Switch Type ............................. Rotating switch, 5 positions
    Lens Type ................................ Two collimator lenses protected by lens window
    Bulb Type ................................. Two Luxeon III LEDs
    Beam Type ............................... Narrow/medium spot combination
    Beam Characteristics ............... Smooth, bright center, slight ring in corona
    Throw (Lux) at 1m and Overall............. Output see link above
    Battery / Power Type................ Rechargeable Li-Ion (access. kit allows 6AA or 9V)
    Battery Life (advertised) ........... 7 to 8 hours on high
    Battery Life (test results) ........... 8 hr 15 minutes on high with Lithium Ion battery pack (For really LONG commutes!)
    Environmental Protection ......... 20 foot water depth rated (for when it rains a LOT)
    Weight (oz.) with batteries ....... 8.6
    Warranty .................................. 1 year
    Retail Cost ................................ 310.00 US$
    You can buy an HID bike light for $200 that fits the bike and is much, much, more powerful than that thing. If you read the first post in the thread "light selection guide" you can see links that take you to photos of different light beam patterns at night. You can find an LED beam shot and a HID beam shot in a simlar range of power and ballpark the beam comparison. You might laugh at that light when you see the comparisons.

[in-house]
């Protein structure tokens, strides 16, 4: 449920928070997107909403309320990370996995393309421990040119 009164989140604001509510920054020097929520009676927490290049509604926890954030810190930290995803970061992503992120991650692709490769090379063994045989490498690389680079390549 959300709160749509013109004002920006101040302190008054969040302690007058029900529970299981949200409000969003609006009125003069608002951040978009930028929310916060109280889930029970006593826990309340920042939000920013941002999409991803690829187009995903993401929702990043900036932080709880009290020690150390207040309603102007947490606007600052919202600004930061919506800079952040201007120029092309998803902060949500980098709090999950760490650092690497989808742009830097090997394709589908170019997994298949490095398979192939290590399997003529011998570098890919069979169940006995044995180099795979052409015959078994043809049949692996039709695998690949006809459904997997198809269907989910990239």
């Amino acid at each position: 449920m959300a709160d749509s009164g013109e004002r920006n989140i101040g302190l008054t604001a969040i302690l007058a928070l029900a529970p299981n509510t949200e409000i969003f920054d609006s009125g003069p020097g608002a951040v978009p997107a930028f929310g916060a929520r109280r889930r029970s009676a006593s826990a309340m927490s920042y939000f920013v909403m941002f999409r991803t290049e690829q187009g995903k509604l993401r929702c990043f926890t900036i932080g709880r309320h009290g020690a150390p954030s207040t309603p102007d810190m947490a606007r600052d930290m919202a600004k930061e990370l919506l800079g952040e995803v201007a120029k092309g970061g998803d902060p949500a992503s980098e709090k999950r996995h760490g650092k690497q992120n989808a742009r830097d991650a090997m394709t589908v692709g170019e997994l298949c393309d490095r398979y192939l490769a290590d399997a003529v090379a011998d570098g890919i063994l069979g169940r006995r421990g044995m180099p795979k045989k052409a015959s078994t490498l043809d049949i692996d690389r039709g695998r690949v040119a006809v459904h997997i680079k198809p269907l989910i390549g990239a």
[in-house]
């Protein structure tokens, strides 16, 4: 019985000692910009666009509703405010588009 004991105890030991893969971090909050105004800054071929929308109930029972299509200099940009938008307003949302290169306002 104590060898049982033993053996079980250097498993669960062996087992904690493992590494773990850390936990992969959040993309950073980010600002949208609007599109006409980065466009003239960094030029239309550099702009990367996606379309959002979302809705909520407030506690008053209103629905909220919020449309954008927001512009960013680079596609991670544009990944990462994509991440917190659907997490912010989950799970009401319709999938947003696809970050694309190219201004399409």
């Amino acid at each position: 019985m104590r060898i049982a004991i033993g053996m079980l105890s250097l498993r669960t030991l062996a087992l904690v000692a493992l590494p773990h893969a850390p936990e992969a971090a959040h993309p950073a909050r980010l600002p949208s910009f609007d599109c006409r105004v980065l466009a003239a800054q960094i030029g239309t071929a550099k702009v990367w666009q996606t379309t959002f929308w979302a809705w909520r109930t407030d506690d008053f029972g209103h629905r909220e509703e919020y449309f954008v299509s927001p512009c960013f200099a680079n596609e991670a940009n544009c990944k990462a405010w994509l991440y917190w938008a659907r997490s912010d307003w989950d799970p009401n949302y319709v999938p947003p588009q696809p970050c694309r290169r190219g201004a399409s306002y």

That is so not a good deal. It's not cheap and it's not bright.

    HID bulbs are more efficent than LEDs. And they are not new to the bike industry.
    [SIGPIC][/SIGPIC]

  15. #15
    Senior Member randya's Avatar
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    GE makes nuclear weapons and other bad stuff. Politically incorrect means I don't buy from them.

  16. #16
    CRIKEY!!!!!!! Cyclaholic's Avatar
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    Quote Originally Posted by randya
    GE makes nuclear weapons and other bad stuff. Politically incorrect means I don't buy from them.